No internet access tonight in the Hotel Laugarhöll, so I'm writing this offline and hope to post it tomorrow on our way through Holmavik. (Turns out there was a very weak signal - posted tonight.)
The good news is that we have plenty of time here, so I can get caught up in offline mode.
Let's see now.... we left you in Reykjavik. On saturday, we arrived at the Mac store an hour after it closed and discovered that it isn't open on Sundays. I brought my Ipod to play music in the car for the drive, you see, but orgot to bring a "connect to the car" cord, or a "recharge from the computer" cord. Darn.
We had dinner at the Tapas Barinn in Reykjavik. Wonderful! Delightful! Sangria! I love tapas as a style more and more as I try it in various places and in Iceland, with its variety of products from the sea, it's even more delighful. Puffin and whale were on the menu! You can try a wide variety of things from the menu because the portions are so tiny, the arrangements on the plate are visually exciting, you can stop when you're full and not feel like you're wasting anything, and you can stretch the meal as long or as short as you wish into the evening as a result.
Day 3, also known as Sunday, sees us driving to Sytikkisholmur via Eirikstaðir. Eirikstaðir is a small museum on the site of what is thought to be Eirik the Red's first married homestead. It was occupied for only 10-20 years before he had to move on "due to some killings". The museum itself has a small staff shack, a set of washrooms, a half dozen full sized poster boards with the site history in four languages (Icelandic, English, German, and one of the scandinavian languages). Just slightly uphill from the signs is the actual remains - covered over again but with the wall outline shown as at L'anse Aux Meadows.
Neil tries to give us some perspective on just how small the house is - 4m by 12m.
A few yards off to one side is the reconstructed house where you find the re-enactors.
Their presentation is entirely in third person story telling. They talk through the story of Eirik and Leifr - birth, exile, new lands, all of it. The hall is fairly nice, and like the houses at L'anse Aux Meadows it cuts out the outside wind-noise perfectly. Neil thinks they have too much stuff 'though - multiple spears, a sword, multiple axes, many shields, sheepskins everywhere, bric a brac tucked in every corner, lots of clothes on the walls.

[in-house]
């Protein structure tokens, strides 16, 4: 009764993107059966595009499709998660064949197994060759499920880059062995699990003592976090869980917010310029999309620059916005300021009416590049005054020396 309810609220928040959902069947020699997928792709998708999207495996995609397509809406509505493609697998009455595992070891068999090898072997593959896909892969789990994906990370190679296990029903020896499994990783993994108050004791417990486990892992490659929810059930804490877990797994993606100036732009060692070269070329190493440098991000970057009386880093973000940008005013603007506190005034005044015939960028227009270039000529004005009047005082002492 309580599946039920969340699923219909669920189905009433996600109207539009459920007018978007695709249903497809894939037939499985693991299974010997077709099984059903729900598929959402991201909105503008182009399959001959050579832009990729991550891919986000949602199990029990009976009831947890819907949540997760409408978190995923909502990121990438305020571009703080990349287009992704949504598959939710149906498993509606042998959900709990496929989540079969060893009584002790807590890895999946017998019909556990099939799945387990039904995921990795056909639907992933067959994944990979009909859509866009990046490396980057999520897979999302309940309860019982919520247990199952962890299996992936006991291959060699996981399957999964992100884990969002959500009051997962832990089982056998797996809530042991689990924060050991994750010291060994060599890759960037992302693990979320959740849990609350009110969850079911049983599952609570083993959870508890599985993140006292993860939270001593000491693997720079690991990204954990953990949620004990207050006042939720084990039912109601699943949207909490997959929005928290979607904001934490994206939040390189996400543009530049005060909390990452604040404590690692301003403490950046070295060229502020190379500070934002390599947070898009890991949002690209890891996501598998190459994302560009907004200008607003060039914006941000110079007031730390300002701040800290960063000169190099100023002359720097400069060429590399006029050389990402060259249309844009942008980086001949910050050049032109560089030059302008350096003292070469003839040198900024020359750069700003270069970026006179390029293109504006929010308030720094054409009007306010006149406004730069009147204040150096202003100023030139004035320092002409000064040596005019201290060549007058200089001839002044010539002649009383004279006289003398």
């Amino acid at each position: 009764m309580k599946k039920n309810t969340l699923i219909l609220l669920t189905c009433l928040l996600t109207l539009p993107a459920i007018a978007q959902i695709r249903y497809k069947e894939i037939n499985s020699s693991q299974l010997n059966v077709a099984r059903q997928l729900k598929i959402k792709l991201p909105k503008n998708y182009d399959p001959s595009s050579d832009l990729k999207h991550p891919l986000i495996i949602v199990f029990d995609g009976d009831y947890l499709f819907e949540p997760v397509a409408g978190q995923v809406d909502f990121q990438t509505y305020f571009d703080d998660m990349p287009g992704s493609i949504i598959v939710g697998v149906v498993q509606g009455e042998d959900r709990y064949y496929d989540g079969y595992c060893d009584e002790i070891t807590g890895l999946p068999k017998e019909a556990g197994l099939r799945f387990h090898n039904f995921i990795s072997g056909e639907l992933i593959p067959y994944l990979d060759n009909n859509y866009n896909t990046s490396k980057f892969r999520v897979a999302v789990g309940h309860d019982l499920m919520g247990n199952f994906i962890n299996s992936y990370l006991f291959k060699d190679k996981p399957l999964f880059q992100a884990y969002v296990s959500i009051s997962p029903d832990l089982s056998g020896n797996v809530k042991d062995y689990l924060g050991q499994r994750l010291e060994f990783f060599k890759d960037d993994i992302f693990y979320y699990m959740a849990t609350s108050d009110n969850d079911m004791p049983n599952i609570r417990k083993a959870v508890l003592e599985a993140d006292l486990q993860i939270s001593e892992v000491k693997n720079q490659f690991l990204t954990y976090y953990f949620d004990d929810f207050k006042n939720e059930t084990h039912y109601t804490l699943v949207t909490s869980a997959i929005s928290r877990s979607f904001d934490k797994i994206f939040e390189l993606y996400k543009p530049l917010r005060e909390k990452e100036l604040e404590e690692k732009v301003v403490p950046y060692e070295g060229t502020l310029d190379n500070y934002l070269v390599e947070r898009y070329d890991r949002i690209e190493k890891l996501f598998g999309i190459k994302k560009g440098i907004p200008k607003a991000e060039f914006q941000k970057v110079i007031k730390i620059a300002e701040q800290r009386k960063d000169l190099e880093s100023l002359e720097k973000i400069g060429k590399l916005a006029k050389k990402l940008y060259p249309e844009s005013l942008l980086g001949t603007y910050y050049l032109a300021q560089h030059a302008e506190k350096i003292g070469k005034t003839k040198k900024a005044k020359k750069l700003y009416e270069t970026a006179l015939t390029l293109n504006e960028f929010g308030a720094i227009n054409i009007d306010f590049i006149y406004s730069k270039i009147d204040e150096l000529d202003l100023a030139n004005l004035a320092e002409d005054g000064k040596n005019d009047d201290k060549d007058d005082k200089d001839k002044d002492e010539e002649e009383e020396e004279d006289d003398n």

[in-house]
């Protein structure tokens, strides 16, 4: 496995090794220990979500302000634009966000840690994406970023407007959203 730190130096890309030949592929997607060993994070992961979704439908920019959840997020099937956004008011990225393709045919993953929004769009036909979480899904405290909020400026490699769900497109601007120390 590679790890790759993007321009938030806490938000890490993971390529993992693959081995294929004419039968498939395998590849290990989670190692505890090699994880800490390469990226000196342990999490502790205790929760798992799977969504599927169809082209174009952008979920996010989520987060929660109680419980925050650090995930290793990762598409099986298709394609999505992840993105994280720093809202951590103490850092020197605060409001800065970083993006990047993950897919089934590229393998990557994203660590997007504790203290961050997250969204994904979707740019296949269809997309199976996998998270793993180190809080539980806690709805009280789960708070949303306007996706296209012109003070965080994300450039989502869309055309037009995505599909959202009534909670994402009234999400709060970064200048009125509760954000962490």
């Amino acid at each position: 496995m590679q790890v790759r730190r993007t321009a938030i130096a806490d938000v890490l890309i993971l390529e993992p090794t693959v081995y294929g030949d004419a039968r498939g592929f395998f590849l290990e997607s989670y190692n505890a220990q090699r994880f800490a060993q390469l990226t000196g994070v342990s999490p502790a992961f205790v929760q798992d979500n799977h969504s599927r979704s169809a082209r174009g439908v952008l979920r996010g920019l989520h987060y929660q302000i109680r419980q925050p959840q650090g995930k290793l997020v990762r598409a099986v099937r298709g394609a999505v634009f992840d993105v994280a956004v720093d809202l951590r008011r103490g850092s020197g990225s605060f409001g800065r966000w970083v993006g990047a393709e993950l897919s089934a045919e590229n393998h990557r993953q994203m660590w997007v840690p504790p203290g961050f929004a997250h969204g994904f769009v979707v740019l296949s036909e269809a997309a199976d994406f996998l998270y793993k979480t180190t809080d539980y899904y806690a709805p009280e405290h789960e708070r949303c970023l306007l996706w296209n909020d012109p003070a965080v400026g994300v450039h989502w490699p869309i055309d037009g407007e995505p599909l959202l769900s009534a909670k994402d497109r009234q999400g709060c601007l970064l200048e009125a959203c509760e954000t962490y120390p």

This nice lady (who's name we failed to get) humoured the crazy Canuck and held Snorri still against the wind so I could take his picture.
In Sytikkisholmur, we stayed at the Hotel Sytikkisholmur, which had sticky internet service that was nowhere near a power outlet (as mentioned in the previous post). Dinner was lovely 'though but I've already forgotten what I had. I emailed it to Vandy as she requested and it promptly left my brain. I'd check my sentmail, but gosh, I'm writing offline.
On Day 4, also known as Monday, we got up early enough to get some gas and to be at the ferry at 8:20am. I was up even earlier then I'd hoped because the bed was too hard, and sunrise happens here at 4 bloody am. I have yet to meet any form of accomodation here that understands the concept of blackout cloth or blinds or those of us afflicted with light activated brains.
Neil answered a directional question from another tourist just before we hit the ferry - in French!
The ferry ride was fun, if a bit.... windy. The wind, by the way, is all out of the north so far, so it effectively drops the temperature. Don't get me wrong - in Iceland, outdoors is almost always better then indoors, but it can take some getting acclimated. Neil tried to take some bird pictures while Karen hid from the wind just around the corner.
When we landed at Brjanslækur, we turned right and drove 6km to Flokalunda for lunch.
And then the fun began.
Where 'fun' becomes synomonous with words like 'terrifying' and phrases like 'oh my freaking god' and 'Oh god, oh god, we're all going to die!' Serenity fans should know that last one. Neil tried "I am a leaf on the wind" just once and I had to remind him that the character did die right after that line!
Let's just say the drive to Ísafjörður was.... a tad.... interesting. Lots of blind curves, blind hills, sharp drops from large cliffs too close to the road for comfort, steep inclines (up and down) - and did I mention narrow and roughly unpaved?
We took a brief break from the driving terror to visit, and climb several terraces up, around Dynjandi. This group of waterfalls is 186m tall in total and is comprised of many different smaller waterfalls on the way down, each of which is indvidually named. At the main fall off the cliff, the top spread is 30m, widening to 60m at it's base.
Just to give you some perspective on that height - see that road just in front of the fjord? And the little brown circle (aka the parking lot)? You can't really see the cars from this close to the top....
And here's one of us in front of the main fall, courtesy of fellow tourists returning the favour.
so..... this was Monday, and we lived to arrive in Ísafjörður. But I was so tired that even though we had great internet and a wonderful meal ... I went to bed quite early, and even slept through sunrise at 4 bloody am, right until a rather decent 8ish am.
Day 5, otherwise known as Tuesday, sees our inteprid couple driving in zig zags around these annoying obstacles called fjords - no straight lines here!
Also, a few amusing obstacles, known as sheep....
No special stops along the way here but the road was much much better then the day before and there was lots of interesting scenery.
Tomorrow, we'll be stopping at the Museum of Witchcraft and Sorcery in Holmavik and the sheep farming museum about 12 km just outside of Holmavik on our way to Blondous.